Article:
How Undersea Cables Are Repaired

Who fixes undersea cables when they break? A fascinating look at the specialized work of submarine operators who find and repair telecommunications cables.

During a recent discussion of Internet outages, my son asked an interesting question. "Who fixes those cables when they break?" The answer: submarine operators like John Rennie of Global Marine Systems, whose work is profiled at Popular Science. Rennie pilots a six-ton, $10-million remotely operated vehicle (ROV) known as "the Beast," which can scour the ocean floor to find and fix damaged telecommunications cables.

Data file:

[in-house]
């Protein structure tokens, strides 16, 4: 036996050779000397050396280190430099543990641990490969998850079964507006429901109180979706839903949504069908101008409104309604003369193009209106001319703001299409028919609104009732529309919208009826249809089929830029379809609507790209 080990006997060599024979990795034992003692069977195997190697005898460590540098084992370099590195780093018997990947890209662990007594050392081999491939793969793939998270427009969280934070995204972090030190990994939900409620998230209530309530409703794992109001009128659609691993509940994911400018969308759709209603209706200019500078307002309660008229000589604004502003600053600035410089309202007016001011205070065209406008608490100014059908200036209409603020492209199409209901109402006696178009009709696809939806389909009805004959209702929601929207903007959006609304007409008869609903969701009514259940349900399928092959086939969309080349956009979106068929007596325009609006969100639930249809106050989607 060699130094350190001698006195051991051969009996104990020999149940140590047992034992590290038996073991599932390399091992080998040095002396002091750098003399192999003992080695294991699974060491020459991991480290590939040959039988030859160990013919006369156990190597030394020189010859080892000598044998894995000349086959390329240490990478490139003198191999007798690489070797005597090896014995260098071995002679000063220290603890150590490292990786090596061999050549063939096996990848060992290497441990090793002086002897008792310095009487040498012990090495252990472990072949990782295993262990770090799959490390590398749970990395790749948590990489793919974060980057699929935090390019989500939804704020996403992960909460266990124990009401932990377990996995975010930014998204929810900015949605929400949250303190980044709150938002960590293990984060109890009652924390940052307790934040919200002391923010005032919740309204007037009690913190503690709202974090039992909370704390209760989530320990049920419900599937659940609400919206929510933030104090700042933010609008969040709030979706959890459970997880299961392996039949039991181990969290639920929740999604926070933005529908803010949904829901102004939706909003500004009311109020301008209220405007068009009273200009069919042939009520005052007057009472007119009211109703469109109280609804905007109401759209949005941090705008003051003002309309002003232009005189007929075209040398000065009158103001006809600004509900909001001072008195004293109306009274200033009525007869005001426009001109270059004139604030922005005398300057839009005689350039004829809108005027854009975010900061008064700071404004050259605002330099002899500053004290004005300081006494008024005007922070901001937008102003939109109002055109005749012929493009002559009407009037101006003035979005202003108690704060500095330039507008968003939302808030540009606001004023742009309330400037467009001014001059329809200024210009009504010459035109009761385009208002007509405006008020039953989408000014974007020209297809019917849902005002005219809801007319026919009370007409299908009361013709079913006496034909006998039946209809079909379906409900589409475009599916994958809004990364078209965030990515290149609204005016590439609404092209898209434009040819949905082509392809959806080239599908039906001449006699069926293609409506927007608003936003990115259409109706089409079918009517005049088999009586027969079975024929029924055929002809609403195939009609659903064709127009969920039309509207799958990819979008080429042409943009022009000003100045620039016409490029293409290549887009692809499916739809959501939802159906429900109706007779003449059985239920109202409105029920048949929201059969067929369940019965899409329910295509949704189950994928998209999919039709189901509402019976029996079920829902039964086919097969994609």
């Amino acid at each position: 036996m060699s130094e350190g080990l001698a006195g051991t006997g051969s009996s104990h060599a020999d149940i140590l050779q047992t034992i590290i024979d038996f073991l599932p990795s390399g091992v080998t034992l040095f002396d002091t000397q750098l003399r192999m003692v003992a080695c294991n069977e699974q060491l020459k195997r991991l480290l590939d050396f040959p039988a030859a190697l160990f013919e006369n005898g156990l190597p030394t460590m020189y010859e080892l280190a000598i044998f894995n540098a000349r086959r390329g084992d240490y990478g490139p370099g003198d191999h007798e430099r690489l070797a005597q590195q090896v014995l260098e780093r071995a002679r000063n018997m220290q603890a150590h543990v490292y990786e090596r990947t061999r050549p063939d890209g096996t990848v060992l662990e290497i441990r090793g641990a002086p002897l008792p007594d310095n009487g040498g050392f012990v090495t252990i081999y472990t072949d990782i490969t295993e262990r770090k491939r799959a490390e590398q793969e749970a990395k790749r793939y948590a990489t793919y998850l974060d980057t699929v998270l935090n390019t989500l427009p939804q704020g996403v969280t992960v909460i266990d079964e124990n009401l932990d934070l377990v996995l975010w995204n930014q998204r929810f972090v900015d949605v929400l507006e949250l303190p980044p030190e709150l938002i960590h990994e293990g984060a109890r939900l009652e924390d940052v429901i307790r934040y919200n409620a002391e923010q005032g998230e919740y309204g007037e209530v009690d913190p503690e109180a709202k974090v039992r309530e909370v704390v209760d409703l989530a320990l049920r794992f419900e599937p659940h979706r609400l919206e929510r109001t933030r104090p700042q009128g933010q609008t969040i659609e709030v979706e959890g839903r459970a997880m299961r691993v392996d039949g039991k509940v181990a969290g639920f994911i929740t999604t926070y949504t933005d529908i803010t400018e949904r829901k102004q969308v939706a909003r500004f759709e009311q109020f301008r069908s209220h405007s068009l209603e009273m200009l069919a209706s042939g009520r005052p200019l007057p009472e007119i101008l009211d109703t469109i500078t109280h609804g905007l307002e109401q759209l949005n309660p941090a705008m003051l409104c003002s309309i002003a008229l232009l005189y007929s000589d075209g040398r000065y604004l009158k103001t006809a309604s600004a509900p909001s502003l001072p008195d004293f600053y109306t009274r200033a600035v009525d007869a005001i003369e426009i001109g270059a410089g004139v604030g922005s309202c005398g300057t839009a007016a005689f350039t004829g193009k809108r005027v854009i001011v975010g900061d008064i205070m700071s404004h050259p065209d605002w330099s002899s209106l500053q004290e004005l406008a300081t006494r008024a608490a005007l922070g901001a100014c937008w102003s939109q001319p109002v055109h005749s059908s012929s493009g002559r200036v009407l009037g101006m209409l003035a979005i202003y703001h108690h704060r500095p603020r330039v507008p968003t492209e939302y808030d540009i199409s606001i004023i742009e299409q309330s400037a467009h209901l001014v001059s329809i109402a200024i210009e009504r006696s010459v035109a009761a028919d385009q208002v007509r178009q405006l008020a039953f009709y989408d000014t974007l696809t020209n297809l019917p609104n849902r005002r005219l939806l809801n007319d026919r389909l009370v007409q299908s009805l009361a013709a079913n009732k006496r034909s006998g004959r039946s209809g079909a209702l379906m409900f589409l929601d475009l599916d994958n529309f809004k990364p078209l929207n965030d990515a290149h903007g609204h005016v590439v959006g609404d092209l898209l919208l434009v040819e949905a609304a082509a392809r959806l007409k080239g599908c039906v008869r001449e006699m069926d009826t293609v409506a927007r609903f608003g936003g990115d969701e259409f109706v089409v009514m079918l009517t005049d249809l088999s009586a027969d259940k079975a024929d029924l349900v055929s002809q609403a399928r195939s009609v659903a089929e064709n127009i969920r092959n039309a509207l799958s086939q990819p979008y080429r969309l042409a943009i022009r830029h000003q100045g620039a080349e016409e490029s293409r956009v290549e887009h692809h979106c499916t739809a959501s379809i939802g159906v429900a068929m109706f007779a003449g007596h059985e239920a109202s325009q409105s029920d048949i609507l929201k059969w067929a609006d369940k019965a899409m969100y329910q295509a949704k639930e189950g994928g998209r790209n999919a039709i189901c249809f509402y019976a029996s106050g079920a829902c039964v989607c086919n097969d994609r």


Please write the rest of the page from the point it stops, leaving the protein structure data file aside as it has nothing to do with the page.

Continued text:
PopSci.com's James Geary describes the sub as a "lunar lander on steroids." Here's am excerpt: "Working at depths of more than a mile, it can trundle along the seabed on caterpillar treads or, when its thrusters kick in, skim above canyons like a hovercraft, at a top speed of three knots. Rennie and his team of six control the Beast via a joystick, using its sonar, video cameras and metal detector to locate damaged cables. Plucking a cable from the ocean floor is akin to picking up a piece of thread in a blizzard while wearing a catcher’s mitt. Currents can be fierce, which makes it difficult to hold the Beast steady above the cable. Visibility can be close to nil, which means that even finding the cable in the first place can be a long and frustrating process of trial and error." An interesting read about the workers who fix the Net when it's busted. (Link via Slashdot).

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